A leading advocate for women’s education, who presided over Radcliffe College’s merger with Harvard, has died.
Mary Maples Dunn was born in Sturgeon Bay, Wisconsin on 6 April 1931 and studied history at William & Mary (1954) before going on to an MA (1956) and then a PhD (1959) on US colonial history at Bryn Mawr College. She started teaching while still working on her doctorate, fascinated, as she once put it, by “a place that was pretty much run by women and for women” and played a pioneering role in establishing women’s history as a serious academic discipline. She went on to rise through the ranks at Bryn Mawr to dean of the undergraduate college in 1978 and then academic deputy to the president in 1981.
Four years later, Professor Dunn was appointed president of Smith College (1985-95), another women’s liberal arts college. She raised more than $300 million (£215 million), doubled the size of the endowment and attracted record numbers of applicants while also widening the curriculum to give greater coverage to non-Western and neglected American cultures. Daniel Horowitz, Mary Huggins Gamble professor emeritus of American history, described her leadership style as “encompassing, breezy, direct and full of life. She had a rare ability to create around her – in both small and large settings – a sense of excitement and camaraderie, a real feeling of loyalty.” He also noted that she “never let the presidency interfere with her teaching”.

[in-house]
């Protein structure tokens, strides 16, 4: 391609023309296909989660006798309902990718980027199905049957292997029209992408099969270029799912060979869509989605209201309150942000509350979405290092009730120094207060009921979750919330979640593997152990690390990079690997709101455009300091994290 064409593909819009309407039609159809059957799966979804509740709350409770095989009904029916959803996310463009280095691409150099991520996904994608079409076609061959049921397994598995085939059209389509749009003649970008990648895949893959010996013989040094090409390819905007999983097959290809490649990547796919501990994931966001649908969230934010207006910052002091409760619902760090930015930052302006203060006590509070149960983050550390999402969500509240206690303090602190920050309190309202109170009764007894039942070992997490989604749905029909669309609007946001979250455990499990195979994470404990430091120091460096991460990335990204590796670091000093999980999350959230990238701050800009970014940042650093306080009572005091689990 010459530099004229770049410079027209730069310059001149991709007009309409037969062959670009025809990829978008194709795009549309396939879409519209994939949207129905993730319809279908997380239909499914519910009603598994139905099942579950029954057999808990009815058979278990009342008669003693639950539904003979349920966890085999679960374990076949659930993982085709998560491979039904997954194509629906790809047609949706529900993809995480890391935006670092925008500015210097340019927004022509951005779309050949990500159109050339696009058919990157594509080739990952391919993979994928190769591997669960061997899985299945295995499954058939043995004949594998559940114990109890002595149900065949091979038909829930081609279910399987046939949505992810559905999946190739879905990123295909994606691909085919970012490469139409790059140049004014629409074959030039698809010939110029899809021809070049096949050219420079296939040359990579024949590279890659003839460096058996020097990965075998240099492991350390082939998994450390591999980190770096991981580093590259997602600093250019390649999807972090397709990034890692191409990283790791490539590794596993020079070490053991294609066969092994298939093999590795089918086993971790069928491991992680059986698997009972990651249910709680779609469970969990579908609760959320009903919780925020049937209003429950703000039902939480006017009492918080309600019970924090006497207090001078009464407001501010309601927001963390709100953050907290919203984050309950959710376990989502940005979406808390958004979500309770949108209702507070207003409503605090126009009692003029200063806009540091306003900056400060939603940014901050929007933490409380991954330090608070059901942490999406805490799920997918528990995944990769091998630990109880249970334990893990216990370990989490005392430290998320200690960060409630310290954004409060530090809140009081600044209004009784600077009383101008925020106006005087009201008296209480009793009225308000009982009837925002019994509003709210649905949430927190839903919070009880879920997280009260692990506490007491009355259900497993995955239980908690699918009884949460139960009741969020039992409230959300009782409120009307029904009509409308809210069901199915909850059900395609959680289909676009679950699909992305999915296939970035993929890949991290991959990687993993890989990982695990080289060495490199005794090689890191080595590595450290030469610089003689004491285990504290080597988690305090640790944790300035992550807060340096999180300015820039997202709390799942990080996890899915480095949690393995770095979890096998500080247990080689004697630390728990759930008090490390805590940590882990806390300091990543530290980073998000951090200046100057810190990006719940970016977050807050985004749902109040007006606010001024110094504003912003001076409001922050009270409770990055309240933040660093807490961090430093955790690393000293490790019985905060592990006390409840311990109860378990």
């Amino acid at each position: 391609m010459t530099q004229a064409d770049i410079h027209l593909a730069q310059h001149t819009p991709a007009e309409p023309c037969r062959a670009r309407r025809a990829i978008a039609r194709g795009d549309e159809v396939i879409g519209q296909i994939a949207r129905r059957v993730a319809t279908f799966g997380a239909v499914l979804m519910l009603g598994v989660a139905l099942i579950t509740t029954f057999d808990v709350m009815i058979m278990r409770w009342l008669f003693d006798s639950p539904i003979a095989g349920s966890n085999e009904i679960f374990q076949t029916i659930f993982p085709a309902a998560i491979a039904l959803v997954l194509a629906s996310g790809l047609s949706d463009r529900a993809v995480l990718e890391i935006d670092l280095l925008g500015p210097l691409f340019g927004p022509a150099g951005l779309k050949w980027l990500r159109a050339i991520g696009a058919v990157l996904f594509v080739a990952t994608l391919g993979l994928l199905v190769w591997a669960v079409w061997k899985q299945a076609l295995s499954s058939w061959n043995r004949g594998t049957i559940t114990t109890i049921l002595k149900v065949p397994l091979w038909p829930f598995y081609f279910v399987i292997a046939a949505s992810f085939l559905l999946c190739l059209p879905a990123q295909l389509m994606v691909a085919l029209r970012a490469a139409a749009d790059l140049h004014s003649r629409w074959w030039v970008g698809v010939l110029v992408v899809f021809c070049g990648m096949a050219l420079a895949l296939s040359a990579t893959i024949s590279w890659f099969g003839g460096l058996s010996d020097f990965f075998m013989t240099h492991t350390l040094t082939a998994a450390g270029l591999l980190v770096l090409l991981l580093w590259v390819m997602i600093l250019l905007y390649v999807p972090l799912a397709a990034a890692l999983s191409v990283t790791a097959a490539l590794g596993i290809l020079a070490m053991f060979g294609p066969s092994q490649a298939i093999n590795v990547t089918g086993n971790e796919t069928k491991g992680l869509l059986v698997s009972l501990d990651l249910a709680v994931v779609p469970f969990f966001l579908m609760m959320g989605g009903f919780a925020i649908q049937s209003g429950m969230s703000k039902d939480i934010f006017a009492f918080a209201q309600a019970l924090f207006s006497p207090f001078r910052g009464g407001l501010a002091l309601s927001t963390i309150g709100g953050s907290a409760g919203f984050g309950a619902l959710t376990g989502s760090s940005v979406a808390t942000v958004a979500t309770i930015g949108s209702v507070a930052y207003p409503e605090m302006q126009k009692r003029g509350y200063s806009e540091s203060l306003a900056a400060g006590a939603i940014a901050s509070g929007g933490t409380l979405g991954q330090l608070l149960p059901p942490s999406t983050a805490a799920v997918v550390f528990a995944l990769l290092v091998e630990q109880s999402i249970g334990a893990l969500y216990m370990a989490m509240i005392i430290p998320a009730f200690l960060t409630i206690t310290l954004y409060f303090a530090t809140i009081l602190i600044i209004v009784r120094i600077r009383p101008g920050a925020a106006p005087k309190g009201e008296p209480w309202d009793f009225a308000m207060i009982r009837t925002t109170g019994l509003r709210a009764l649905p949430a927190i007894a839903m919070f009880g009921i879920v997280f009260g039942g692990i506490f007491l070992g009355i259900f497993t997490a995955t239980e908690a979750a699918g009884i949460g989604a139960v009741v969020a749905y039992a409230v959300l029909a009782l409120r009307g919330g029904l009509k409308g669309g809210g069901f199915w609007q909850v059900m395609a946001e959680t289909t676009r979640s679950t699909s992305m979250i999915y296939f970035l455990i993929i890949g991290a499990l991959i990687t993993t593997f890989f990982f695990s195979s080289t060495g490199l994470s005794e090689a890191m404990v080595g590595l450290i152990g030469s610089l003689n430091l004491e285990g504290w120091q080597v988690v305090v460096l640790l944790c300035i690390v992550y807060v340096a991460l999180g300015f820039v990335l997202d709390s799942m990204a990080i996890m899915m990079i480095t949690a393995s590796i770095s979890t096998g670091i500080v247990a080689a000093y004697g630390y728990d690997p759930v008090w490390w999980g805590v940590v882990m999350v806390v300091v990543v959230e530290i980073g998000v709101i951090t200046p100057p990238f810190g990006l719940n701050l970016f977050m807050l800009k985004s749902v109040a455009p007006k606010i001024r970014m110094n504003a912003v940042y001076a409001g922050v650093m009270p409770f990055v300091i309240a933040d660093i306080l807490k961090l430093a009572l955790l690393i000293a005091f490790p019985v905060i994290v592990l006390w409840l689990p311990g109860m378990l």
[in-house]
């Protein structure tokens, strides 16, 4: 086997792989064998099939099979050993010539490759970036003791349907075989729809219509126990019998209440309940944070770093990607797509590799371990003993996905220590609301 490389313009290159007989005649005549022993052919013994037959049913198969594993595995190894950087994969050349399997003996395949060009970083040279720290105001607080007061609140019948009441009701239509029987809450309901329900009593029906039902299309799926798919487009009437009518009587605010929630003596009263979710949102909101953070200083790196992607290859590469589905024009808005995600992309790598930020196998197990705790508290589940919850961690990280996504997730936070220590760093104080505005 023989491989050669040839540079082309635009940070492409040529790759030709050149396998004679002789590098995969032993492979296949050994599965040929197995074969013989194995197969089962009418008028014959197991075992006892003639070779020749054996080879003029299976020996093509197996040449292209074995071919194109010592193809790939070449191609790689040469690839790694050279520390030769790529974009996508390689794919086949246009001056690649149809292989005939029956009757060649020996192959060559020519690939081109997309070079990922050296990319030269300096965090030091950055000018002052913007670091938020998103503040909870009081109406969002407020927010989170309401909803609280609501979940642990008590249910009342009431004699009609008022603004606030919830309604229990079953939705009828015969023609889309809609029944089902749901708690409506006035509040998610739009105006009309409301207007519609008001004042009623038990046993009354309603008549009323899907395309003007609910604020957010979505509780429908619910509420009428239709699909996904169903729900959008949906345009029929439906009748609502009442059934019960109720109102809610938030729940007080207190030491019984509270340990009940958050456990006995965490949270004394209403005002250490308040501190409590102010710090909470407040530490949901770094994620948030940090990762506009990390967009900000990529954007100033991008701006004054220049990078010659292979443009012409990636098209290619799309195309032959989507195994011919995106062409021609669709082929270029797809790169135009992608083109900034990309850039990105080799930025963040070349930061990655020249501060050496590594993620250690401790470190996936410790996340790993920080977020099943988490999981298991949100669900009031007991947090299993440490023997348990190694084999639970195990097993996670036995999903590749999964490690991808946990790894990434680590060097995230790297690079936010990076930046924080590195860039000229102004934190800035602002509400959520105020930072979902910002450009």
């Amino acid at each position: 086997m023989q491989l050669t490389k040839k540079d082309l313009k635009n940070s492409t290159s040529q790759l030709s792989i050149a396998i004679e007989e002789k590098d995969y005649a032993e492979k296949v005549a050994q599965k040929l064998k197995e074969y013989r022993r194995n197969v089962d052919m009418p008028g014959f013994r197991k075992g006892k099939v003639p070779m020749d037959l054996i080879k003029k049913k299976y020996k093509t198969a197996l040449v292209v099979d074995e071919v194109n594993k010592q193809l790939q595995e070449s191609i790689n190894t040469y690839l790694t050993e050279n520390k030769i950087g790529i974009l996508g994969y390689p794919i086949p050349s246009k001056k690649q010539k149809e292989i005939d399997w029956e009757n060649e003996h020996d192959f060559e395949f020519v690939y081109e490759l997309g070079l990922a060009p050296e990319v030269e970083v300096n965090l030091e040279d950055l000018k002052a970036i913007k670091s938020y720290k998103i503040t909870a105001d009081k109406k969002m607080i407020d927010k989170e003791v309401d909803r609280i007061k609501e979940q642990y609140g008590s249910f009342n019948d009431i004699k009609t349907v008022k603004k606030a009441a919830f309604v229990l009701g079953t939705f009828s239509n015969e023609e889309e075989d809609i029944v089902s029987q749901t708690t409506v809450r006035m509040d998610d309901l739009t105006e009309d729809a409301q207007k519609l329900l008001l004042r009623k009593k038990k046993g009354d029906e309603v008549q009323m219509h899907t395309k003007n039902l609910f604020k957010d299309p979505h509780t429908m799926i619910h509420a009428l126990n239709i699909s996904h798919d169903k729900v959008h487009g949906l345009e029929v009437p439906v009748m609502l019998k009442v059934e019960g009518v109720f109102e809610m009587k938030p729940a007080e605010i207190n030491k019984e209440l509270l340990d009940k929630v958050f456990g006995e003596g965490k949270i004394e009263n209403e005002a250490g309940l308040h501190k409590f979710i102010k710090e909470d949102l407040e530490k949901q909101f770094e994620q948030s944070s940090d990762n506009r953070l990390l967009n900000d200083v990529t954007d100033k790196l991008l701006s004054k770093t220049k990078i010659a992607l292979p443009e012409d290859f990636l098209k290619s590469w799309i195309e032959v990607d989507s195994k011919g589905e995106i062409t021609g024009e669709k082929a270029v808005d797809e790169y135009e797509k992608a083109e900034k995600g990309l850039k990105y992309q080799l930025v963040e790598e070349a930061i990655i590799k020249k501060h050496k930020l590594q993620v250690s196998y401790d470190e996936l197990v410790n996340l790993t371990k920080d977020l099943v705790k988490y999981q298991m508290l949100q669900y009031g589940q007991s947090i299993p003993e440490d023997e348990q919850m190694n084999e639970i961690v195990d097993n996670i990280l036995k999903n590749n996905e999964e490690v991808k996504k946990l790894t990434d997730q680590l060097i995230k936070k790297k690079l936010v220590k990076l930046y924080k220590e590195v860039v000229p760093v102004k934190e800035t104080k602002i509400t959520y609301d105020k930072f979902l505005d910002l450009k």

Although she had planned to retire after her decade at Smith, Professor Dunn decided to accept a position at Harvard University as head of the Schlesinger Library on the History of Women in America. This led to an even more significant role in 1999 as interim president of Radcliffe College (then also a women’s liberal arts college) during its formal merger with Harvard, where she skilfully helped to negotiate a deal that addressed the contentious issue of faculty appointments.
“Mary always believed firmly in what women could do,” said Harvard president Drew Gilpin Faust, a former student and close friend of Professor Dunn’s. “She made that clear both in what she said and in the model she represented. She was so widely liked and respected that she was kind of an emollient in the midst of the controversy surrounding the transition.”
After a short period as a fellow at the new Radcliffe Institute for Advanced Study (2000-01), Professor Dunn and her husband, Richard Dunn, jointly took on the role of co-executive officer of the American Philosophical Society until they retired in 2007. She died on 19 March and is survived by him, two daughters and three grandchildren.